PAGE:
• @HF: we have been in touch with every grocer or food store nearby, and they are all supportive of the Mission Community Market idea. even Valencia Whole Foods, Lucca and the Mission Market. the Mission Market’s “excellent fish guy” Bob (also, just an excellent guy) has been actively engaged in planning in the last few weeks. The Mission Market is absolutely a partner. And our next round of posters / flyers will show it. They have everything to gain! Many vendors will be staying open late on Market days. The Community Market will showcase the Mission Market and bring a lot of foot traffic there, feet that may have never entered those doors – or even knew they existed!…..Bi-rite, 18 Reasons and Rainbow have made tremendous contributions to this community… Sam’s family has been here for more than 50 years. As members of this community, their history in the Mission and their advisory roles have been invaluable. They and the Mission Community Market are fully aware of the price challenges of farmers’ markets. The MCM is keeping the vendor stalls affordable and encouraging farmers and food vendors to make their prices accessible. All farmers’ markets are also required to use EBT cards. We want this market accessible to all.

  • Melissa

    You know,every time “members of the community” come out to do things in the neighborhood, those of us who live here (on 22nd street, for example) are always the last to know. There were no fliers put in our doors, no people ringing the doorbell to say, “Hi, we’ve formed this amazing collaborative blah blah blah.” If you ask me, that is what’s missing from all of this progressive, excited, thinking. You’ve got the backing of the government, the businesses, the bikers and artists or whomever, but how about those of us who live here, who have to endure the coming change you’re so eager to bring to the “underutilized street”? Folks put in a “parklett” just down the way, and you know what we have now? More drunk people in front of the cafe.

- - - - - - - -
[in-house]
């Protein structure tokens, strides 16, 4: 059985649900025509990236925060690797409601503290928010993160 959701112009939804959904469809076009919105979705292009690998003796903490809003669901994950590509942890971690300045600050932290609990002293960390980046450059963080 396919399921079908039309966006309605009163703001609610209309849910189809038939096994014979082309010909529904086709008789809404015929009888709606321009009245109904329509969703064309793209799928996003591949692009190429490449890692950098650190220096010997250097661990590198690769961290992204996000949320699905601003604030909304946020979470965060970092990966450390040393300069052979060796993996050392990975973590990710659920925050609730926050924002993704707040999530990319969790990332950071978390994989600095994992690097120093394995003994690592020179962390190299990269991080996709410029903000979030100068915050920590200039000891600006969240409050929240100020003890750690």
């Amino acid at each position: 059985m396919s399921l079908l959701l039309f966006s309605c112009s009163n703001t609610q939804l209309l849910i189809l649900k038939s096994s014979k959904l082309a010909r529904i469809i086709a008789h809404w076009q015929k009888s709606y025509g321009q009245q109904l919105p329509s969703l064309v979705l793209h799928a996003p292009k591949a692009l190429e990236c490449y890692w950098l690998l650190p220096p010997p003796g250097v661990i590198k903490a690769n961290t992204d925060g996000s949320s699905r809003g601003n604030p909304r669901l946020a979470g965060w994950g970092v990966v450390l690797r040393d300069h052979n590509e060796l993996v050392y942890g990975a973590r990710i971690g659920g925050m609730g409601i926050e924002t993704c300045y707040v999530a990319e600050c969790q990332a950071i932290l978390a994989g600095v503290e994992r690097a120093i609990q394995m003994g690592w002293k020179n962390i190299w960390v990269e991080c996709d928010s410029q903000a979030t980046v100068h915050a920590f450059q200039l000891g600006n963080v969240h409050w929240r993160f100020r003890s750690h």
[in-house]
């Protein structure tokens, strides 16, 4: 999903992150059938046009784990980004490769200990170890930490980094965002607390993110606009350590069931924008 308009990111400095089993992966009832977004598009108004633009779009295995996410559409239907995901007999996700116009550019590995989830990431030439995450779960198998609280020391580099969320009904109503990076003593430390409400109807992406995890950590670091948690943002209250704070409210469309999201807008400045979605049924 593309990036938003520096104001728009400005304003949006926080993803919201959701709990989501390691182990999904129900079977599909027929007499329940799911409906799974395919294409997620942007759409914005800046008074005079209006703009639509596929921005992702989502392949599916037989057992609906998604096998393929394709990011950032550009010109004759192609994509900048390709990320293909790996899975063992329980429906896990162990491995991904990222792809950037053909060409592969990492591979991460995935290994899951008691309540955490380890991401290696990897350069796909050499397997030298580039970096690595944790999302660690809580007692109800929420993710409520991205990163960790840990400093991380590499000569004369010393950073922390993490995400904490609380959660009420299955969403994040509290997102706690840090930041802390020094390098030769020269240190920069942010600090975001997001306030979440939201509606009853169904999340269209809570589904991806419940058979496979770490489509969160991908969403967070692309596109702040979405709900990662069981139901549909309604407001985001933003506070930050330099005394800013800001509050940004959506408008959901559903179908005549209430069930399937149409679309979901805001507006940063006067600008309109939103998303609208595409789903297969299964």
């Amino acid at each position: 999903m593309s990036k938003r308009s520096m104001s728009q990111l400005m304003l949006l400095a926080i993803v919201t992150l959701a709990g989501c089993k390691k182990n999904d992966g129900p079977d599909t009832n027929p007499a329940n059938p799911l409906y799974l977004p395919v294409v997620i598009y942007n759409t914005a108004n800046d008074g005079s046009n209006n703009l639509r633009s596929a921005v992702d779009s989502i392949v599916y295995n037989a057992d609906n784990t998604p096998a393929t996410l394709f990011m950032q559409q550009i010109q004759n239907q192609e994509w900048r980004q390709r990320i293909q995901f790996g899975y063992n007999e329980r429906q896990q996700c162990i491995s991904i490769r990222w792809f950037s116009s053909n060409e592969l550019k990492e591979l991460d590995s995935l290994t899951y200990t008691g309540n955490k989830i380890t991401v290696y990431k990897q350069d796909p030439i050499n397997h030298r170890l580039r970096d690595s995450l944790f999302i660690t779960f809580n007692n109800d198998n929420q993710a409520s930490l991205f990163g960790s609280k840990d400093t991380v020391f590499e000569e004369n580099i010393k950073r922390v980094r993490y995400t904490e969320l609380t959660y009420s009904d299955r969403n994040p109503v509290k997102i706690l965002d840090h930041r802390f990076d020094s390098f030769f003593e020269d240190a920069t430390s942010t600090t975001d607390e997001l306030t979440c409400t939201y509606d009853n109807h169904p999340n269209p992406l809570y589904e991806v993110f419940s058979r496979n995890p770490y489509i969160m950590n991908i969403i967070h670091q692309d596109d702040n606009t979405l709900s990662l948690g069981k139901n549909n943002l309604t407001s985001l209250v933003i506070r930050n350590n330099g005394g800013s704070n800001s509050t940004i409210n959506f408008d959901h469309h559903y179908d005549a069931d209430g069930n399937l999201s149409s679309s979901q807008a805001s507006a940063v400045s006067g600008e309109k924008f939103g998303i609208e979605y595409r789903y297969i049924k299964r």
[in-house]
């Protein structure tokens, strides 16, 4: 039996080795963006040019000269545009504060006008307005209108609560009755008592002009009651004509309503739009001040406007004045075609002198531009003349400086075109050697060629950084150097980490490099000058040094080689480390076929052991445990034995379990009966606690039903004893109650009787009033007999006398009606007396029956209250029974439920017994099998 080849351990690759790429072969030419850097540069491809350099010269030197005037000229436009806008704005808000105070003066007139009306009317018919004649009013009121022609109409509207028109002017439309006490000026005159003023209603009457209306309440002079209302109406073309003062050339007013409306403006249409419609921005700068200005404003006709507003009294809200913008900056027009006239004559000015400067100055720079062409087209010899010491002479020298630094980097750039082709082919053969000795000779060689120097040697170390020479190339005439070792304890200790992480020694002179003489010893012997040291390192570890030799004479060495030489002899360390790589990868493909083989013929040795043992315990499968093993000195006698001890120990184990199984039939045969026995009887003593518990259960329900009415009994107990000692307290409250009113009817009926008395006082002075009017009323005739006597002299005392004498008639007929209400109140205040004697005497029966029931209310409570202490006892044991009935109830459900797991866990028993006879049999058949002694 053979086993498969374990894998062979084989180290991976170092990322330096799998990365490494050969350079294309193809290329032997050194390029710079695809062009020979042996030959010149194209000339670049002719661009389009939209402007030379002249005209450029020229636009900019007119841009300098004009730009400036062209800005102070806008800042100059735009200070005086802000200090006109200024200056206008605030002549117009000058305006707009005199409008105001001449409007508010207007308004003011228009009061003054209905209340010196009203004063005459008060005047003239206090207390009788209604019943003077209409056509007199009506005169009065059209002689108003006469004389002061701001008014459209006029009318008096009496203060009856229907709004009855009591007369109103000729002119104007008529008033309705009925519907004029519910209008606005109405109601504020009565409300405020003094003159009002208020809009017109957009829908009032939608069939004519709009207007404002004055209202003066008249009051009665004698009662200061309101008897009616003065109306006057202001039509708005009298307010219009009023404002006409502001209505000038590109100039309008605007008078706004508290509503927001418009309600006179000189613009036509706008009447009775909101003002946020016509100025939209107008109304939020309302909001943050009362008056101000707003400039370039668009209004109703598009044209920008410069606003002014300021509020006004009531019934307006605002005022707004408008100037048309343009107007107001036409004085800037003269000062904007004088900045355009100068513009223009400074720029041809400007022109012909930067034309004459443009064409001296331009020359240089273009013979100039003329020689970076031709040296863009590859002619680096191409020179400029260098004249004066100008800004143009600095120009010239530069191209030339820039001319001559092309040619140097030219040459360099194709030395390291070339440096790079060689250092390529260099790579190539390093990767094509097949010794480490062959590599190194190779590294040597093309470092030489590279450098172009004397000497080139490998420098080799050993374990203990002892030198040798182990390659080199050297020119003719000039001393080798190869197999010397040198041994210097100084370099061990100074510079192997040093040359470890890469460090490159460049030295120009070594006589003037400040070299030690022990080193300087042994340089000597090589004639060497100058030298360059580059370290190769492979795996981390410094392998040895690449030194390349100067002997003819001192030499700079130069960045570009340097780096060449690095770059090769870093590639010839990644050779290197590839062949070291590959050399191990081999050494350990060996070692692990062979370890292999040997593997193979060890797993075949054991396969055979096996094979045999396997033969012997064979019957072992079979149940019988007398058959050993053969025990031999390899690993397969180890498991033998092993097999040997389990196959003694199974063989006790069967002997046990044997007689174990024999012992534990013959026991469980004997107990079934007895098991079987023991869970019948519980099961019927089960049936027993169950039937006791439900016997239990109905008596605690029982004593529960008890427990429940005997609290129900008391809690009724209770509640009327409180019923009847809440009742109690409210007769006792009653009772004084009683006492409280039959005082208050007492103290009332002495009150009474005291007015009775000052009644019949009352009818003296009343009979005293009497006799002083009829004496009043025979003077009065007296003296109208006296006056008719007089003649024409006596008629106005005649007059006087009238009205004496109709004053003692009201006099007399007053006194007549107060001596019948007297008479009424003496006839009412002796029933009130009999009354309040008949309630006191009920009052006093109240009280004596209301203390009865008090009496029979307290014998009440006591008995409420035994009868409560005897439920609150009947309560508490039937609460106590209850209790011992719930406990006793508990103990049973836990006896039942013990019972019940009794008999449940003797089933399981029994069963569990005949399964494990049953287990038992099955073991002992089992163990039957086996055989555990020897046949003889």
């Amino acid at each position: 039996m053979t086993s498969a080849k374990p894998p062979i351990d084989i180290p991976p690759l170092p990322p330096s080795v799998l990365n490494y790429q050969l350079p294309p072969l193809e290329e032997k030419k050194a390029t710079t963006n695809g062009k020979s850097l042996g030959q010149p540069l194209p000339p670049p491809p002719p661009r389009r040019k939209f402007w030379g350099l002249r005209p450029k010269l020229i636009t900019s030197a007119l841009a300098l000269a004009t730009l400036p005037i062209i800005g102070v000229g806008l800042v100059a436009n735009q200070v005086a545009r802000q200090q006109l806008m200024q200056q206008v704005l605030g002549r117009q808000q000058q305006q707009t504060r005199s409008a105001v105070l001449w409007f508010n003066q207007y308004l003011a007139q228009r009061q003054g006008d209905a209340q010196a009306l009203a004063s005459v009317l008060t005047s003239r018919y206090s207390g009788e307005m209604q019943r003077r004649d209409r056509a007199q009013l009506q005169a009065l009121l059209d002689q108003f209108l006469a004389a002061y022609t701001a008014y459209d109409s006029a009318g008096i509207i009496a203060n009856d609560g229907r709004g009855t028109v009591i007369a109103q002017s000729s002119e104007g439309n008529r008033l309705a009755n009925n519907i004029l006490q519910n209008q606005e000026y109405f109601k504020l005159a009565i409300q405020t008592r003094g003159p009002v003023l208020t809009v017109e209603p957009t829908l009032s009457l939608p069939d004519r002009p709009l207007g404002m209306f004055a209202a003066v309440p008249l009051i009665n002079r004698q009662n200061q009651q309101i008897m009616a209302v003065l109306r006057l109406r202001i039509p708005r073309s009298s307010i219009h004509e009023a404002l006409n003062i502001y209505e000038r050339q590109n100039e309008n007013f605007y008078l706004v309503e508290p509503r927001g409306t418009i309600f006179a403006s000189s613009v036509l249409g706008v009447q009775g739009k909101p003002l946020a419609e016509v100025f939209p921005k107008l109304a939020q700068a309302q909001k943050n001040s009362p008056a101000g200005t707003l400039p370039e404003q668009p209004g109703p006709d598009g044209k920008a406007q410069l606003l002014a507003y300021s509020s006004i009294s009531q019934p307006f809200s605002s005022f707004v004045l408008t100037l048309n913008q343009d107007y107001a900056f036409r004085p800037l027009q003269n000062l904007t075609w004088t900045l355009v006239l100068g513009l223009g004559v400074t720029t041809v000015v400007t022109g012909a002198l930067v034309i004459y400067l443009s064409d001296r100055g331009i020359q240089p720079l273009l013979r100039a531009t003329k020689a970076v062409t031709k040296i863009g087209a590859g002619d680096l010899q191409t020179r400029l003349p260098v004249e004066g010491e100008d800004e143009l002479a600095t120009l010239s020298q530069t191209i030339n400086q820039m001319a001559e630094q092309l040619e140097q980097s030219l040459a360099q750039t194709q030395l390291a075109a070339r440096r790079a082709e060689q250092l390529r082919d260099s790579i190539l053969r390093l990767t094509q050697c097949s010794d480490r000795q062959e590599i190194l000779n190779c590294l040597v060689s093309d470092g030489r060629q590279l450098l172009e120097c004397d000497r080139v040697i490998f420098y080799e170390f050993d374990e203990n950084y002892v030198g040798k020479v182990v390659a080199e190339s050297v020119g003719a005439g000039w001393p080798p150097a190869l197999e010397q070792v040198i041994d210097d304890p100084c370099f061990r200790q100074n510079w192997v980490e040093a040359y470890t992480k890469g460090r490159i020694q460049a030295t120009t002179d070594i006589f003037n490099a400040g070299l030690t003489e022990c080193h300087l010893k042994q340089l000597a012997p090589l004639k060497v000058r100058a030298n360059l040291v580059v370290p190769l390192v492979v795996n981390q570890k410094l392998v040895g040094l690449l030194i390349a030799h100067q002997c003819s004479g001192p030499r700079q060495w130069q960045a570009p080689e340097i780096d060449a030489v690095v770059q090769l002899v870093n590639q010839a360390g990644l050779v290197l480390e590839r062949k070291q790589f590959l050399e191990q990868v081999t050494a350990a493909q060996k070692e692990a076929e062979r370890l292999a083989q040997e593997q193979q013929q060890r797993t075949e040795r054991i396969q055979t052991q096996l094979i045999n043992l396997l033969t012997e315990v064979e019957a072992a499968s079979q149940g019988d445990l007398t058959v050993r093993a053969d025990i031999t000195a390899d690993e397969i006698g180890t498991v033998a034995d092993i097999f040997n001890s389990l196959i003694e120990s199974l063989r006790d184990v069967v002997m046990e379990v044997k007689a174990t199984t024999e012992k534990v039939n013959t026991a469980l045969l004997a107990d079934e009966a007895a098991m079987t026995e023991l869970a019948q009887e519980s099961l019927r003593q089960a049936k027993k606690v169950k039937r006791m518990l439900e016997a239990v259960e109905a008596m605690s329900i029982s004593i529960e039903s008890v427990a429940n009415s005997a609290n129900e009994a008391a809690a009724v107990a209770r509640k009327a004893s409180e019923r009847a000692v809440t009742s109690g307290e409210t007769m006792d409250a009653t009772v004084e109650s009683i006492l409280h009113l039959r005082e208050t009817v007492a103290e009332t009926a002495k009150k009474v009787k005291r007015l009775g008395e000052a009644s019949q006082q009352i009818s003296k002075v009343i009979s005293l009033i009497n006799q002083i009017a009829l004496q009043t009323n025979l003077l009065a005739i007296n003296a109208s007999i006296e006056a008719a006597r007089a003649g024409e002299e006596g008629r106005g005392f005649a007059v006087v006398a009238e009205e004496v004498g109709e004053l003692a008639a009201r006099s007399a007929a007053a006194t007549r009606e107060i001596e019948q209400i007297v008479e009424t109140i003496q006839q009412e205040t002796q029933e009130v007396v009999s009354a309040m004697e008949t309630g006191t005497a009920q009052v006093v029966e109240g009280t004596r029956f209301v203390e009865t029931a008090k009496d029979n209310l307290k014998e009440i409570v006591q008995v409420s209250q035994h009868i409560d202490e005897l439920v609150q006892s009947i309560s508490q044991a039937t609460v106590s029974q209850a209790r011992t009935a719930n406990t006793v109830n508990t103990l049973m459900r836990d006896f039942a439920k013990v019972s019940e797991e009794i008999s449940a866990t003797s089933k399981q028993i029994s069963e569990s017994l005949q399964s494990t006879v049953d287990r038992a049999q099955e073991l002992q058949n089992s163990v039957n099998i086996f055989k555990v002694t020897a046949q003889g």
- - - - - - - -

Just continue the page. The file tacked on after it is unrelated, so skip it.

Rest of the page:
I’m reacting to the SF activist notion of “community building” – getting endorsements and input from organizations and businesses that are noticable so as to avoid actually building a coalition with *gasp* people who live here. Every day.